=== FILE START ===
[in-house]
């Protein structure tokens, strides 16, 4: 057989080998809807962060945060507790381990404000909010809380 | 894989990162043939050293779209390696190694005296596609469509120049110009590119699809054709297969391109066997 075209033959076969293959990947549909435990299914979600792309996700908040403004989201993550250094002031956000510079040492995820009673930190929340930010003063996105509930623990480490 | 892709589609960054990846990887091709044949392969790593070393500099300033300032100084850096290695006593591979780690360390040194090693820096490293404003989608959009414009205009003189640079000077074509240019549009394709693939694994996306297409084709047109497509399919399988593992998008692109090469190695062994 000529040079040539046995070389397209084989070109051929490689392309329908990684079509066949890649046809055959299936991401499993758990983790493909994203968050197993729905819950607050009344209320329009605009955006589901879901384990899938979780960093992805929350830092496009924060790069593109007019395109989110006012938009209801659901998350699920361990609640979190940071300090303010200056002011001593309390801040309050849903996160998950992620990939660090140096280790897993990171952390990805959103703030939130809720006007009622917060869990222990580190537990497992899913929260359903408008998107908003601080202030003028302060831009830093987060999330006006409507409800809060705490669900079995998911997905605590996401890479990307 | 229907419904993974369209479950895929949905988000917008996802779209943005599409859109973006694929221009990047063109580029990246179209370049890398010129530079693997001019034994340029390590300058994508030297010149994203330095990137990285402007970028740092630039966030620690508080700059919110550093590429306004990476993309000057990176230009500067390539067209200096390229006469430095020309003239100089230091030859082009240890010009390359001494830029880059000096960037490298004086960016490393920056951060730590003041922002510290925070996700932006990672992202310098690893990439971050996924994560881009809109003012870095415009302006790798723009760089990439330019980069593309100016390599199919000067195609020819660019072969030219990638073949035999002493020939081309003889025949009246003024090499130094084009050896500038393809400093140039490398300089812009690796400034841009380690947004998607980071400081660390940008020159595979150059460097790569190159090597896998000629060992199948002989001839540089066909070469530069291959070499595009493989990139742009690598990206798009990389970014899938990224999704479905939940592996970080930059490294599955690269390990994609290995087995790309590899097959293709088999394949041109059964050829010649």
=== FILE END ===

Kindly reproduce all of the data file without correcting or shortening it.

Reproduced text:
[in-house]
């Protein structure tokens, strides 16, 4: 057989080998809807962060945060507790381990404000909010809380 | 894989990162043939050293779209390696190694005296596609469509120049110009590119699809054709297969391109066997 075209033959076969293959990947549909435990299914979600792309996700908040403004989201993550250094002031956000510079040492995820009673930190929340930010003063996105509930623990480490 | 892709589609960054990846990887091709044949392969790593070393500099300033300032100084850096290695006593591979780690360390040194090693820096490293404003989608959009414009205009003189640079000077074509240019549009394709693939694994996306297409084709047109497509399919399988593992998008692109090469190695062994 000529040079040539046995070389397209084989070109051929490689392309329908990684079509066949890649046809055959299936991401499993758990983790493909994203968050197993729905819950607050009344209320329009605009955006589901879901384990899938979780960093992805929350830092496009924060790069593109007019395109989110006012938009209801659901998350699920361990609640979190940071300090303010200056002011001593309390801040309050849903996160998950992620990939660090140096280790897993990171952390990805959103703030939130809720006007009622917060869990222990580190537990497992899913929260359903408008998107908003601080202030003028302060831009830093987060999330006006409507409800809060705490669900079995998911997905605590996401890479990307 | 229907419904993974369209479950895929949905988000917008996802779209943005599409859109973006694929221009990047063109580029990246179209370049890398010129530079693997001019034994340029390590300058994508030297010149994203330095990137990285402007970028740092630039966030620690508080700059919110550093590429306004990476993309000057990176230009500067390539067209200096390229006469430095020309003239100089230091030859082009240890010009390359001494830029880059000096960037490298004086960016490393920056951060730590003041922002510290925070996700932006990672992202310098690893990439971050996924994560881009809109003012870095415009302006790798723009760089990439330019980069593309100016390599199919000067195609020819660019072969030219990638073949035999002493020939081309003889025949009246003024090499130094084009050896500038393809400093140039490398300089812009690796400034841009380690947004998607980071400081660390940008020159595979150059460097790569190159090597896998000629060992199948002989001839540089066909070469530069291959070499595009493989990139742009690598990206798009990389970014899938990224999704479905939940592996970080930059490294599955690269390990994609290995087995790309590899097959293709088999394949041109059964050829010649």